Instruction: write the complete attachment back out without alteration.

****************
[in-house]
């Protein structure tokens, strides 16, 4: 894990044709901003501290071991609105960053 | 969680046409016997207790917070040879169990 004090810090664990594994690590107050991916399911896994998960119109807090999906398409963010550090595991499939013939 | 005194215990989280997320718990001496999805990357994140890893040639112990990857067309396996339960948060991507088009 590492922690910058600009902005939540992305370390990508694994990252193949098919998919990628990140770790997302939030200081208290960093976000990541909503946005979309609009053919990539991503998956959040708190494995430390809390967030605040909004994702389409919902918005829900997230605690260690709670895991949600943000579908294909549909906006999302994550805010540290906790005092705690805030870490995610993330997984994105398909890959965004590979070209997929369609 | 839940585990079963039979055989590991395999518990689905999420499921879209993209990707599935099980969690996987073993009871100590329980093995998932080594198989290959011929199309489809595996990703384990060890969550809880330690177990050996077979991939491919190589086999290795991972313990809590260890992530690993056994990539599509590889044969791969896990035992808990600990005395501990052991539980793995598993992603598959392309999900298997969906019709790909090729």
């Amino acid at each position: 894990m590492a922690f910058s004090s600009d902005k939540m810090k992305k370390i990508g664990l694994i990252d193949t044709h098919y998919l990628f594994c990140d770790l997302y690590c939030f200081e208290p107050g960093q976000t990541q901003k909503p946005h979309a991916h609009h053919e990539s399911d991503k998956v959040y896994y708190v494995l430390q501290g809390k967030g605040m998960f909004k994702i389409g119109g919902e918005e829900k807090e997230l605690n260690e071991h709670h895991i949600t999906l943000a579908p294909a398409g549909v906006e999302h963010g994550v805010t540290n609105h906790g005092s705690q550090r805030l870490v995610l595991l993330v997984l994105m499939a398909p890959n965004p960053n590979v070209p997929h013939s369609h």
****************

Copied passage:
[in-house]
């Protein structure tokens, strides 16, 4: 894990044709901003501290071991609105960053 | 969680046409016997207790917070040879169990 004090810090664990594994690590107050991916399911896994998960119109807090999906398409963010550090595991499939013939 | 005194215990989280997320718990001496999805990357994140890893040639112990990857067309396996339960948060991507088009 590492922690910058600009902005939540992305370390990508694994990252193949098919998919990628990140770790997302939030200081208290960093976000990541909503946005979309609009053919990539991503998956959040708190494995430390809390967030605040909004994702389409919902918005829900997230605690260690709670895991949600943000579908294909549909906006999302994550805010540290906790005092705690805030870490995610993330997984994105398909890959965004590979070209997929369609 | 839940585990079963039979055989590991395999518990689905999420499921879209993209990707599935099980969690996987073993009871100590329980093995998932080594198989290959011929199309489809595996990703384990060890969550809880330690177990050996077979991939491919190589086999290795991972313990809590260890992530690993056994990539599509590889044969791969896990035992808990600990005395501990052991539980793995598993992603598959392309999900298997969906019709790909090729």
């Amino acid at each position: 894990m590492a922690f910058s004090s600009d902005k939540m810090k992305k370390i990508g664990l694994i990252d193949t044709h098919y998919l990628f594994c990140d770790l997302y690590c939030f200081e208290p107050g960093q976000t990541q901003k909503p946005h979309a991916h609009h053919e990539s399911d991503k998956v959040y896994y708190v494995l430390q501290g809390k967030g605040m998960f909004k994702i389409g119109g919902e918005e829900k807090e997230l605690n260690e071991h709670h895991i949600t999906l943000a579908p294909a398409g549909v906006e999302h963010g994550v805010t540290n609105h906790g005092s705690q550090r805030l870490v995610l595991l993330v997984l994105m499939a398909p890959n965004p960053n590979v070209p997929h013939s369609h």